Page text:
Peanuts require lots of hot weather and plenty of water, so these grow best in southern states. However, if you can grow them in your area, peanuts are one of the best crops you can grow in terms of not only yield, but nutritional value. You can get as much as 6 pounds per 100 square feet. Peanuts are high in fat, yet rich in protein and they keep forever. If you are a prepper, these are another good choice. Even if you’re not, imagine having truly fresh roasted peanuts for snacks, making your own peanut butter, or those peanut sauces for Thai food from your own fresh peanuts? Delicious!

 

6. Leaf Lettuce

Now, these are best grown in areas where it isn’t quite so hot. The cool thing about leaf lettuce is that you can harvest the leaves whenever you like, and more will grow back in their place. You simply need to be certain that you don’t cut the crown. Snip some leaves for your salad, and they will grow back in a matter of days! Some of the best leaf lettuce varieties are Oak Leaf, Mesclun, and Red Sails.

 

7. Sunflowers

Not only are these pretty plants easy to grow, the seeds are high in healthy fats and proteins. You can get about 2 pounds of sunflower seeds (and that’s a whole lot of seeds!) from just 100 square feet.

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Father And Son Gardening On Their Homestead

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8.  Amaranth or Quinoa

These are super easy to grow grains that do not need to be hulled after harvest. Both are much healthier than wheat and are a complete source of protein with all the amino acids necessary to the human body. Amaranth grows best in hot climates while quinoa does much better in cool, wet regions. You can harvest about 5 pounds of these tasty grains from 100 square feet.

 

9.  Collards and Kale

These are both related to the cabbage family and many varieties can even be harvested right up until the winter snow sets in. Both are high in calcium and keep very well in the fridge for months. Read more about kale benefits.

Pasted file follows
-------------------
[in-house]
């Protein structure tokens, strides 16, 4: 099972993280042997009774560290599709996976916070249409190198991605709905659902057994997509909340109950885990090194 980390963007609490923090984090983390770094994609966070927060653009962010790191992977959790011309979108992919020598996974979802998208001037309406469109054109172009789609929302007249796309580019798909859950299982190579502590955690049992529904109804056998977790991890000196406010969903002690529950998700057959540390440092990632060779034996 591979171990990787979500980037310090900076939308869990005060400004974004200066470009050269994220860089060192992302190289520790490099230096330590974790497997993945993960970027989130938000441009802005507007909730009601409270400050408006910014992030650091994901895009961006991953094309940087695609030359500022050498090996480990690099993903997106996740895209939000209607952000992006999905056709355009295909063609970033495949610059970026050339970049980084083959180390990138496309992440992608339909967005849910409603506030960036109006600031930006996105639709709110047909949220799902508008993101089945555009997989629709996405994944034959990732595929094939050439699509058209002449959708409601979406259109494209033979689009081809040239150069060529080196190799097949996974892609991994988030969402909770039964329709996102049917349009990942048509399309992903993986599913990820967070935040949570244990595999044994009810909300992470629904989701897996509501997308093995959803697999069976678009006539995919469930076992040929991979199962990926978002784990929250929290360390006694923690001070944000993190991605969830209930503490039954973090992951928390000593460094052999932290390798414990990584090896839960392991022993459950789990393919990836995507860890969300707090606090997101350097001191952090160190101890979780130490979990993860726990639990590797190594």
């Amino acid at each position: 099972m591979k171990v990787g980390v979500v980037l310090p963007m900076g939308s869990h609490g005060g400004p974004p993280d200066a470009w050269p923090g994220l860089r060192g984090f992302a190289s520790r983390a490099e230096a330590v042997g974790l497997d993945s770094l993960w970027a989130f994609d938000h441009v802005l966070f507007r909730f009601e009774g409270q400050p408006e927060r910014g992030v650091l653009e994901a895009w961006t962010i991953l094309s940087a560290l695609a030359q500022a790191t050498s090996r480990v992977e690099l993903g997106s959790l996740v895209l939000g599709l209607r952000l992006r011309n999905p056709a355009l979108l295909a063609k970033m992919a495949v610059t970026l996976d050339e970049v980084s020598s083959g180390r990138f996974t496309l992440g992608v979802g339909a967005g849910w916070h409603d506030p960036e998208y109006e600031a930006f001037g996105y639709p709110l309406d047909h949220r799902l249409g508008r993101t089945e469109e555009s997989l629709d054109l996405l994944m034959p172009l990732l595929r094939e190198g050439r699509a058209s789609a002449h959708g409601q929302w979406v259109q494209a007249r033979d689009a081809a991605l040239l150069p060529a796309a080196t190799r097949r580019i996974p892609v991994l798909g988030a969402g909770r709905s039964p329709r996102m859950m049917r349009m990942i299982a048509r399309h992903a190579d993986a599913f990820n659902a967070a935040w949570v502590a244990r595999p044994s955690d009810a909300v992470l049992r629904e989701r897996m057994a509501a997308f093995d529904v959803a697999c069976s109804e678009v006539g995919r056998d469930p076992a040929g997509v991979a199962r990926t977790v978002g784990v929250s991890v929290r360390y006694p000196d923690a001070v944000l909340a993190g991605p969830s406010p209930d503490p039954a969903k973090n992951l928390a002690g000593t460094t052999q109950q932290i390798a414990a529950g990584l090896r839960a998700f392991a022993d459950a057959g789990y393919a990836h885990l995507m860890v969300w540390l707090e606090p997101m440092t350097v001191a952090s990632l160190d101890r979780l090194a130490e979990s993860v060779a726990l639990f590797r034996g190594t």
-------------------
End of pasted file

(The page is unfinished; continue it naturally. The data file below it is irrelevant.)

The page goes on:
SEE ALSO: Grow Your Own Beauty Product Garden

 

10.  Potatoes and/or Sweet Potatoes

Although these are low in protein, they are staples for many Americans. You can grow any variety of potato you like or sweet potatoes, or both! One of the great things about potatoes is their high yields, about 50 pounds per 100 square feet. They are also super space savers. Most can be grown in an old trash can or a stack of old pallets!

Other plants we haven’t mentioned are:

  • Basil, Thyme, and Tarragon – All of these are super easy to grow, they can be dried and stored for years, and they are much, much cheaper to grow yourself than to buy those tiny little bottles for $4 apiece.
  • Chilies – If you enjoy chilies or making spicy foods from chilies, you can grow a wide variety of them in pots quite easily. Everything from habaneros to pasillas to jalapenos. They can all be dried (or in jalapenos case, pickled) and stored for months.
  • Onions – Although they do take up a great deal of space when you consider the yield, yet many people like to grow them for both the green tops in the summer, and then storing them in the fall. Onions can be kept for months when properly stored, so if you have a bit of room, you might want to think about planting a few onions of every variety.

Perhaps the best way to get the most out of your garden space is careful planning. You can put 64 spring pea plants in a four foot space in your garden in the early spring (since peas like cooler weather), then, when they are finished, replace them with 4 tomato plants (in cages) in the same space, and have more tomatoes than you know what to do with all summer long. Good planning will give you the most yields from your garden, so have your plans ready and as soon as the weather breaks, get planting!

References:

Sciencedirect.com

Link.springer.com

Jstor.org